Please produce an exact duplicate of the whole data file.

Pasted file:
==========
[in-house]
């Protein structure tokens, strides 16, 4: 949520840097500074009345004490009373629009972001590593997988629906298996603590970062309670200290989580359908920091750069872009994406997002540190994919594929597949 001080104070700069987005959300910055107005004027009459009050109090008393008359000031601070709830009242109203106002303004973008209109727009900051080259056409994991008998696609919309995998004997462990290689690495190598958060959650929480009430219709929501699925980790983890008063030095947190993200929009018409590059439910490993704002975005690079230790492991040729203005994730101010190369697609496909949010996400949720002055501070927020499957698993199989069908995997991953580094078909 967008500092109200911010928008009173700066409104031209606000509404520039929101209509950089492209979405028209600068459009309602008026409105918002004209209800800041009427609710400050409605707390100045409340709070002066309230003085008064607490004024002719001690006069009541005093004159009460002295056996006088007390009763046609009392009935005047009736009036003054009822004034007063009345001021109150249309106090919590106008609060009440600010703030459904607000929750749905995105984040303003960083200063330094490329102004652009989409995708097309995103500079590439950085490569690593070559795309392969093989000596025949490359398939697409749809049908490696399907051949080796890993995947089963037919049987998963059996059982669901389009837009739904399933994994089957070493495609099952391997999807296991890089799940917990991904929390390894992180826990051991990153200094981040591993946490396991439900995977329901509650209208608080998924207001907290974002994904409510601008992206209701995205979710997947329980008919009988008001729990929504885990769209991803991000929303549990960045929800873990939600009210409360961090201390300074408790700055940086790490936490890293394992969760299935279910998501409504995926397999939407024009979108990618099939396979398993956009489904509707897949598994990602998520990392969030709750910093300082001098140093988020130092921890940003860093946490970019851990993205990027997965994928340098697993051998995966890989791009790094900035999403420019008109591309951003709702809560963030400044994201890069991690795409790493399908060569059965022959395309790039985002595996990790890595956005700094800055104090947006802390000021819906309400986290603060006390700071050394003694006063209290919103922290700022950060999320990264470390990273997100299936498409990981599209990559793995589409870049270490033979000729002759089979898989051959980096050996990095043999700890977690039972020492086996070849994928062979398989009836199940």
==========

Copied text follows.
[in-house]
């Protein structure tokens, strides 16, 4: 949520840097500074009345004490009373629009972001590593997988629906298996603590970062309670200290989580359908920091750069872009994406997002540190994919594929597949 001080104070700069987005959300910055107005004027009459009050109090008393008359000031601070709830009242109203106002303004973008209109727009900051080259056409994991008998696609919309995998004997462990290689690495190598958060959650929480009430219709929501699925980790983890008063030095947190993200929009018409590059439910490993704002975005690079230790492991040729203005994730101010190369697609496909949010996400949720002055501070927020499957698993199989069908995997991953580094078909 967008500092109200911010928008009173700066409104031209606000509404520039929101209509950089492209979405028209600068459009309602008026409105918002004209209800800041009427609710400050409605707390100045409340709070002066309230003085008064607490004024002719001690006069009541005093004159009460002295056996006088007390009763046609009392009935005047009736009036003054009822004034007063009345001021109150249309106090919590106008609060009440600010703030459904607000929750749905995105984040303003960083200063330094490329102004652009989409995708097309995103500079590439950085490569690593070559795309392969093989000596025949490359398939697409749809049908490696399907051949080796890993995947089963037919049987998963059996059982669901389009837009739904399933994994089957070493495609099952391997999807296991890089799940917990991904929390390894992180826990051991990153200094981040591993946490396991439900995977329901509650209208608080998924207001907290974002994904409510601008992206209701995205979710997947329980008919009988008001729990929504885990769209991803991000929303549990960045929800873990939600009210409360961090201390300074408790700055940086790490936490890293394992969760299935279910998501409504995926397999939407024009979108990618099939396979398993956009489904509707897949598994990602998520990392969030709750910093300082001098140093988020130092921890940003860093946490970019851990993205990027997965994928340098697993051998995966890989791009790094900035999403420019008109591309951003709702809560963030400044994201890069991690795409790493399908060569059965022959395309790039985002595996990790890595956005700094800055104090947006802390000021819906309400986290603060006390700071050394003694006063209290919103922290700022950060999320990264470390990273997100299936498409990981599209990559793995589409870049270490033979000729002759089979898989051959980096050996990095043999700890977690039972020492086996070849994928062979398989009836199940």